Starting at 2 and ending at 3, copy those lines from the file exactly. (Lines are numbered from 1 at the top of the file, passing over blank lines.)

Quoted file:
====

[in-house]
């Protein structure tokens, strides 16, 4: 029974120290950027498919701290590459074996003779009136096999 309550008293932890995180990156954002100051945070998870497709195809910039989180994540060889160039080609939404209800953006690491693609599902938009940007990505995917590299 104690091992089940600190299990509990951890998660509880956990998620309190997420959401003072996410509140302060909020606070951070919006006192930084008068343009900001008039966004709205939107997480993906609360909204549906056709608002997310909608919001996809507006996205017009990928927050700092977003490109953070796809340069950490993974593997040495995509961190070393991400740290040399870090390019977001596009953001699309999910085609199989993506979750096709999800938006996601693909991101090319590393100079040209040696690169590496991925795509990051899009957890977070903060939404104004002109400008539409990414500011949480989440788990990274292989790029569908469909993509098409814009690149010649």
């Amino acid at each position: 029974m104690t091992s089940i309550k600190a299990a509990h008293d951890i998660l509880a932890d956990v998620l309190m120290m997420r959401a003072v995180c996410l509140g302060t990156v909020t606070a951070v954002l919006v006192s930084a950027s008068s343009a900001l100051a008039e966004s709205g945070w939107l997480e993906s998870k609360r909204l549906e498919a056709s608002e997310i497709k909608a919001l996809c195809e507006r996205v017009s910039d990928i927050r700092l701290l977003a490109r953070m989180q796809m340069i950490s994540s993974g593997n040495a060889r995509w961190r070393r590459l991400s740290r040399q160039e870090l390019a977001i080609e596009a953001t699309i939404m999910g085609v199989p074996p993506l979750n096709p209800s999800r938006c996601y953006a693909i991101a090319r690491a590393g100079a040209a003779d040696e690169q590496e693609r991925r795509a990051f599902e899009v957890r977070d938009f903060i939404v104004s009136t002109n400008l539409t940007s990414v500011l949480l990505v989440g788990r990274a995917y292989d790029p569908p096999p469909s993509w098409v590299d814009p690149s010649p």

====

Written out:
């Protein structure tokens, strides 16, 4: 029974120290950027498919701290590459074996003779009136096999 309550008293932890995180990156954002100051945070998870497709195809910039989180994540060889160039080609939404209800953006690491693609599902938009940007990505995917590299 104690091992089940600190299990509990951890998660509880956990998620309190997420959401003072996410509140302060909020606070951070919006006192930084008068343009900001008039966004709205939107997480993906609360909204549906056709608002997310909608919001996809507006996205017009990928927050700092977003490109953070796809340069950490993974593997040495995509961190070393991400740290040399870090390019977001596009953001699309999910085609199989993506979750096709999800938006996601693909991101090319590393100079040209040696690169590496991925795509990051899009957890977070903060939404104004002109400008539409990414500011949480989440788990990274292989790029569908469909993509098409814009690149010649």
């Amino acid at each position: 029974m104690t091992s089940i309550k600190a299990a509990h008293d951890i998660l509880a932890d956990v998620l309190m120290m997420r959401a003072v995180c996410l509140g302060t990156v909020t606070a951070v954002l919006v006192s930084a950027s008068s343009a900001l100051a008039e966004s709205g945070w939107l997480e993906s998870k609360r909204l549906e498919a056709s608002e997310i497709k909608a919001l996809c195809e507006r996205v017009s910039d990928i927050r700092l701290l977003a490109r953070m989180q796809m340069i950490s994540s993974g593997n040495a060889r995509w961190r070393r590459l991400s740290r040399q160039e870090l390019a977001i080609e596009a953001t699309i939404m999910g085609v199989p074996p993506l979750n096709p209800s999800r938006c996601y953006a693909i991101a090319r690491a590393g100079a040209a003779d040696e690169q590496e693609r991925r795509a990051f599902e899009v957890r977070d938009f903060i939404v104004s009136t002109n400008l539409t940007s990414v500011l949480l990505v989440g788990r990274a995917y292989d790029p569908p096999p469909s993509w098409v590299d814009p690149s010649p």